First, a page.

Having a healthy body weight lowers your risk of heart problems. It reduces your risk of developing diabetes, and helps lower your blood pressure and cholesterol.
BMI estimates your fat based on your weight and height.
We recommend a BMI of less than 25 kg/m². A healthy BMI should be between 18.5 and 25 kg/m2.
BMI is a useful measurement for most people over 18 years old. But it is only an estimate and it doesn’t take into account gender, age, ethnicity and body composition. We recommend you also check your waist measurement, and other risk factors.
We recommend you aim for a waist measurement of less than:
Where your fat is on your body can be an important sign of your risk of developing ongoing health problems. Carrying excess body fat around your middle is more of a health risk than if weight is on your hips and thighs.
How to measure your waist:
These guidelines are based on World Health Organization and National Health and Medical Research Council recommendations.
Waist measurements should only be used for adults to check their risk of developing a chronic disease. Waist circumference is less accurate in some situations, including pregnancy, medical conditions where there is distension of the abdomen, and for certain groups such as Aboriginal and Torres Strait Islander peoples, South Asian, Chinese and Japanese adults. Talk to your doctor for more information.
The key to achieving and maintaining a healthy weight and shape is healthy eating and physical activity every day.
We need to strike a balance between the energy (kilojoules) we consume with the energy our bodies use through normal functioning, daily activities and physical exercise.
The type of food we choose to eat is also very important in maintaining a healthy weight and a healthy heart. In Australia, around 35% of the kilojoules we eat comes from sometimes or discretionary food. These are foods like pastries, biscuits, cakes, take away foods, and sugary drinks.
Eating these foods only sometimes, and not every day, can help to achieve and maintain a healthy weight.
To lose weight, you need to use up more energy (kilojoules) than you take in. You can do this by:
Losing weight the healthy way is not quick. Many weight loss books and crash diets often suggest unhealthy ways to lose weight and won’t help you keep weight off in the long term.
It comes down to the type and amount of food and drinks and the type and amount of physical activity you do. Don’t think about it as ‘going on a diet’ which is a short-term thing, but as a choice to be healthy for life!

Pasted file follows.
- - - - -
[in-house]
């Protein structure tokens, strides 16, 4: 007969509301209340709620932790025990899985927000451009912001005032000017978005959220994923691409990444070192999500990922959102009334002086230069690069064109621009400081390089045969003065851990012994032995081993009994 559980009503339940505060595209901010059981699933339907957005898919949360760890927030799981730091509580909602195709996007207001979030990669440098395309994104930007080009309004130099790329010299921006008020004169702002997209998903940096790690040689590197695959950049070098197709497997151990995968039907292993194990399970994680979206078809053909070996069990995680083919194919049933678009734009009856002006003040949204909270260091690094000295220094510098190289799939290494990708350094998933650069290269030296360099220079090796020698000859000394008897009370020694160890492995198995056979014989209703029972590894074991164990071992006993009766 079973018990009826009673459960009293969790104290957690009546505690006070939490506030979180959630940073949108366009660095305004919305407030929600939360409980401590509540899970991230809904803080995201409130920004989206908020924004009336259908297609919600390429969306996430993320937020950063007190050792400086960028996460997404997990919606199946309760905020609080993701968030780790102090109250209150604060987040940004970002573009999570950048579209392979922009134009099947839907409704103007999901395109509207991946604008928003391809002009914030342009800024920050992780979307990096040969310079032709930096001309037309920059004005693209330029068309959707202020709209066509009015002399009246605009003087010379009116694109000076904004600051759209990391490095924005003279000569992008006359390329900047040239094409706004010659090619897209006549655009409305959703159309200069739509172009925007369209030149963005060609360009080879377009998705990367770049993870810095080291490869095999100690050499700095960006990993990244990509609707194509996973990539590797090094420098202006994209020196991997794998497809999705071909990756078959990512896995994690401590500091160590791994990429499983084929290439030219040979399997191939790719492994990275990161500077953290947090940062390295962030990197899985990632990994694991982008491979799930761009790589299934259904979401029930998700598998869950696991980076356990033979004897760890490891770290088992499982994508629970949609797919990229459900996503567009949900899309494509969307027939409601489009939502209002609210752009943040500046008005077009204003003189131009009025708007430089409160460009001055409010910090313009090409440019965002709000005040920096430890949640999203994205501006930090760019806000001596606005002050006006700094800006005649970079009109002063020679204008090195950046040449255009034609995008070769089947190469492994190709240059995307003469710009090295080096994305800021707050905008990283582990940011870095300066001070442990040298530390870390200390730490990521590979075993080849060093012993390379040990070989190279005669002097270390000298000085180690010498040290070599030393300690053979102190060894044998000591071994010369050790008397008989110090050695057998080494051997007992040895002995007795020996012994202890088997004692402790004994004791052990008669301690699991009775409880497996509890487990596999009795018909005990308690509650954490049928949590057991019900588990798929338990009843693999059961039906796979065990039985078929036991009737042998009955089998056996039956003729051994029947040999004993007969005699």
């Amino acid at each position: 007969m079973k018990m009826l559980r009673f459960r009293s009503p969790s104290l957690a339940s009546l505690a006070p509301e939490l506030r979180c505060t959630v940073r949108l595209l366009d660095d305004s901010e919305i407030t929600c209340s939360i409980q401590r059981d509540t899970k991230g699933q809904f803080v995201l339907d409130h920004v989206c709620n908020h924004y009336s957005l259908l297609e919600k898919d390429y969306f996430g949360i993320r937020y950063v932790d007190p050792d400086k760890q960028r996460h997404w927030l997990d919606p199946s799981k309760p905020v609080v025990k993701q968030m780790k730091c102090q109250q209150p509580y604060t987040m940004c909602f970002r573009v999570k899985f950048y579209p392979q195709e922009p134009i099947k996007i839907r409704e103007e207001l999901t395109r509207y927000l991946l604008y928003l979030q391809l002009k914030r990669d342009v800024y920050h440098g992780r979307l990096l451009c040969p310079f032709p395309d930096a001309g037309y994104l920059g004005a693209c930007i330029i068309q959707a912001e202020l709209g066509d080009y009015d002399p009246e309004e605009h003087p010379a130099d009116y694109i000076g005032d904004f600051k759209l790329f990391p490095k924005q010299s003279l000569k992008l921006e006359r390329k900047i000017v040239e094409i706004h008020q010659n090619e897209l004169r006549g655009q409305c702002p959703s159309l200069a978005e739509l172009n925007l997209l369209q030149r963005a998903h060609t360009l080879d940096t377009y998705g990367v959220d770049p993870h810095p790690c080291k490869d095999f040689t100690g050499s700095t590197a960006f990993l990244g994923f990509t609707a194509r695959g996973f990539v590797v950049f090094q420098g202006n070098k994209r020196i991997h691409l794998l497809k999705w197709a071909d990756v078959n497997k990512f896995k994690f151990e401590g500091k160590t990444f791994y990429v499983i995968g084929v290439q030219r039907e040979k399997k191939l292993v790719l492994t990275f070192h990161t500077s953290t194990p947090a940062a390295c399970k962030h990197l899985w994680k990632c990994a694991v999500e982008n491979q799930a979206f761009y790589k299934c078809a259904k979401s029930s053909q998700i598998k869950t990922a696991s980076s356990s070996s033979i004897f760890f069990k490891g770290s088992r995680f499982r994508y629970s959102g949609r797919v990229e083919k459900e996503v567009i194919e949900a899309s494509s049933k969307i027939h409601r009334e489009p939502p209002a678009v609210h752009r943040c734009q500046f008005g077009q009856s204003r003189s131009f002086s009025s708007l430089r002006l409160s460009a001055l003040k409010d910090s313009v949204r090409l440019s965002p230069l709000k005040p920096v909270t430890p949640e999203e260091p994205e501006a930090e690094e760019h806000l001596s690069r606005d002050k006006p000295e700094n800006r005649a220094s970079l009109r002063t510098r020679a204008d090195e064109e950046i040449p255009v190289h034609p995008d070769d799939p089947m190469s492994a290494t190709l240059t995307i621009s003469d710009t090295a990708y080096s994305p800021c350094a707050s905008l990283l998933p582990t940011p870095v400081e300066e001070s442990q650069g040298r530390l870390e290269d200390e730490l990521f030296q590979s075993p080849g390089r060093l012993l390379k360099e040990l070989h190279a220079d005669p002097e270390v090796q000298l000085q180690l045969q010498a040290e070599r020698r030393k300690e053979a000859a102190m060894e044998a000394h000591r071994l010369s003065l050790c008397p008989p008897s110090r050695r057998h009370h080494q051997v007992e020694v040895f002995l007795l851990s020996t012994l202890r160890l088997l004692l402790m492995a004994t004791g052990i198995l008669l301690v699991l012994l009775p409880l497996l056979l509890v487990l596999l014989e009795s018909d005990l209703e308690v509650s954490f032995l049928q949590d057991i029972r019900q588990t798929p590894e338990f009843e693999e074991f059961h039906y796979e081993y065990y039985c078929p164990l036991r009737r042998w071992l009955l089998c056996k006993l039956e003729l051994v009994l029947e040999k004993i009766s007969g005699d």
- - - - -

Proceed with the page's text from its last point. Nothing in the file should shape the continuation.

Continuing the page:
People tend to put weight on over time, sometimes several years. Losing it will not happen overnight. You should not lose it too quickly or ignore what a health professional tells you. If you are making lifestyle changes, then generally the weight loss will follow.
As an easy first step to losing weight, you can:
Doing only one of these is usually not enough.
Lower your energy (kilojoules) intake by:
Use more energy by doing more physical activity and sitting less often. Ask your doctor if you need to do more than 30 minutes of physical activity on most days of the week to lose weight
If you and your doctor agree that you need to lose weight, plan how to do it together. This will help you decide on the lifestyle changes you will make. It will also help you to be realistic about what you can achieve.
Make a list of things to help you lose weight. Include ways of having better eating habits, doing more physical activity and sitting less often like:
Weight loss plan steps:
Once you have a healthy body weight, keep it there by balancing the kilojoules you get from your food and drinks with how much you use by doing physical activity.
You can also use the healthy weight action plan designed to help heart attack survivors.
Call 1300 36 27 87 and talk to one of our qualified health professionals.
About our Heart Foundation Helpline
Knowing your body mass index (BMI) is one of the best ways to establish whether or not you're in a healthy weight range.
Calculate your BMI
Getting to a healthy weight is easier if you have a plan. Use this action plan designed for heart attack survivors to help you.
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